I have said it before the 41 Mag and 44 Mag Marlin I put scopes on were two of the most accurate leverguns I have ever owned. I used to take the heads off turkeys with them... neck shots with small four power scopes and cast bullets with load development were easy... And never... never believe all the crap you hear about micro rifling in Marlins not giving accuracy with cast bullets... itís not true. I never had accuracy problems with Marlins no matter their rifling type. They have had and do have, three different types of rifling by the way... that I know of... micro, a modified micro and a standard rifling... And now for the kicker... not counting my Marlins in fine 22 leverguns... I have owned (just went back and counted my serial number records) 78 Marlin lever action rifles over 30+ years! Some shot better than others... some were superb... some were not... but it is a spread you would find in any number of other manufacturers rifles with that number tested. Iíll always have a fondest in my heart for Marlins no matter the rifling...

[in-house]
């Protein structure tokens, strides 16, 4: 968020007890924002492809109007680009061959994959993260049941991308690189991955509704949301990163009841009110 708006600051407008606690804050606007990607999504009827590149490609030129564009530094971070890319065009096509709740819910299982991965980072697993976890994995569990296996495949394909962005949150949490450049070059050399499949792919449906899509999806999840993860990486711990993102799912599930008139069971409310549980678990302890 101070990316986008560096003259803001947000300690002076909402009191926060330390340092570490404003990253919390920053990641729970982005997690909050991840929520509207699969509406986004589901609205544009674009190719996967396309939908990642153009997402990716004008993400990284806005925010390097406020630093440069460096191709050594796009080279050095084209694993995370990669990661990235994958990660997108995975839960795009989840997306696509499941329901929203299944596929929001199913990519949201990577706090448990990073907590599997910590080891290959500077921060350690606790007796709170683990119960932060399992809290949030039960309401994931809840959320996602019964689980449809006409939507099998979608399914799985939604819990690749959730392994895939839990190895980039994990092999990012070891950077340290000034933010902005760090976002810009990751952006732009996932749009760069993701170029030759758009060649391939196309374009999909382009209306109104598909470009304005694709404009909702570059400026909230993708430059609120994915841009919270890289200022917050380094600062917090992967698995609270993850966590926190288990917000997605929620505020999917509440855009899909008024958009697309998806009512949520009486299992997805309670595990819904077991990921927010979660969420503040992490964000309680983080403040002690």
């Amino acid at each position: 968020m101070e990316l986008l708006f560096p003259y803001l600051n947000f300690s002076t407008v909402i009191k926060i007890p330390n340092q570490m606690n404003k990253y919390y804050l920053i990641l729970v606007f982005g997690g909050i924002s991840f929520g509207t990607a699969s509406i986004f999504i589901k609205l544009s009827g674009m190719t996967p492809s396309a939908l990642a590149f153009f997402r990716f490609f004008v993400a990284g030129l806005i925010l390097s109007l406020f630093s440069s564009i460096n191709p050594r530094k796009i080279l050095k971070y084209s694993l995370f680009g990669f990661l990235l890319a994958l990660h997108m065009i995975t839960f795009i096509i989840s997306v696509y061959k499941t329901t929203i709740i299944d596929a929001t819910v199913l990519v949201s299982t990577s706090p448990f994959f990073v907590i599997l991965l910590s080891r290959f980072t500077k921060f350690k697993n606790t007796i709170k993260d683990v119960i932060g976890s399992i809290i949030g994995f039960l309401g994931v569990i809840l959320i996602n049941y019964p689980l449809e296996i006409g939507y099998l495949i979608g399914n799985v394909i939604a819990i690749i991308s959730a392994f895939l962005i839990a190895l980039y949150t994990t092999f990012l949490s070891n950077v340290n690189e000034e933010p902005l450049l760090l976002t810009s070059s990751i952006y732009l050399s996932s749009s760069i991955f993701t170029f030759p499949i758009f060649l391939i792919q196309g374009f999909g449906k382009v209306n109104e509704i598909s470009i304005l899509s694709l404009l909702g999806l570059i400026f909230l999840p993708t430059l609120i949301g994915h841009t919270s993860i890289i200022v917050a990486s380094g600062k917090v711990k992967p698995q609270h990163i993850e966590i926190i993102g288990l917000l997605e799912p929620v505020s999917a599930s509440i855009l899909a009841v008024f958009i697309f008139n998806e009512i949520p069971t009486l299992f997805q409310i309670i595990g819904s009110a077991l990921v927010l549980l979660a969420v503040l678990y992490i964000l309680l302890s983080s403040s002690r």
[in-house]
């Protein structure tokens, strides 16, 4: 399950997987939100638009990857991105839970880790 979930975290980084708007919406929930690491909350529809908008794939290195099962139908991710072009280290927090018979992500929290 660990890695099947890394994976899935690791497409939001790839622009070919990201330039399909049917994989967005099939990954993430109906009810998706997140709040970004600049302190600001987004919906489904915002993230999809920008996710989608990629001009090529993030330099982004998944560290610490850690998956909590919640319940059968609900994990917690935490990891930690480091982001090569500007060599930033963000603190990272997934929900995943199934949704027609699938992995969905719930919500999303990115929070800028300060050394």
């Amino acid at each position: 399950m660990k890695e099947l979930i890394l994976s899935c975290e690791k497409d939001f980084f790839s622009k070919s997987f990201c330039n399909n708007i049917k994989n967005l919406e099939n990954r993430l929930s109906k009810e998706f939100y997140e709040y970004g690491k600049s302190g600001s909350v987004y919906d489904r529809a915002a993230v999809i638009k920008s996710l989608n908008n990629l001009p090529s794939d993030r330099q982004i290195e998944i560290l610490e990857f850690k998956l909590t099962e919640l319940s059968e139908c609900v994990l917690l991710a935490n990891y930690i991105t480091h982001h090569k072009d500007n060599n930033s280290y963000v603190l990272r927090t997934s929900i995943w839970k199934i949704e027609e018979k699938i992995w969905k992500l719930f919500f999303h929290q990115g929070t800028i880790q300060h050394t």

I have written of this before... I keep my Marlin levers ammo at or around 40,000 psi... the same as I keep my Winchester 94s ammo. Now the 1892 and 1886 designs and the Winchester 94 Big Bore actions can take more pressure... but that doesnít mean the 40,000 psi actions are not effective! They are... and with todayís fine reloading components they far outreach the leverguns of the turn of the century thru the 1960s... in fact that is one of the problems today... the image of the lever action rifle has not caught up to itís performance levels of today... many folks still think of them with the ballistics of the past.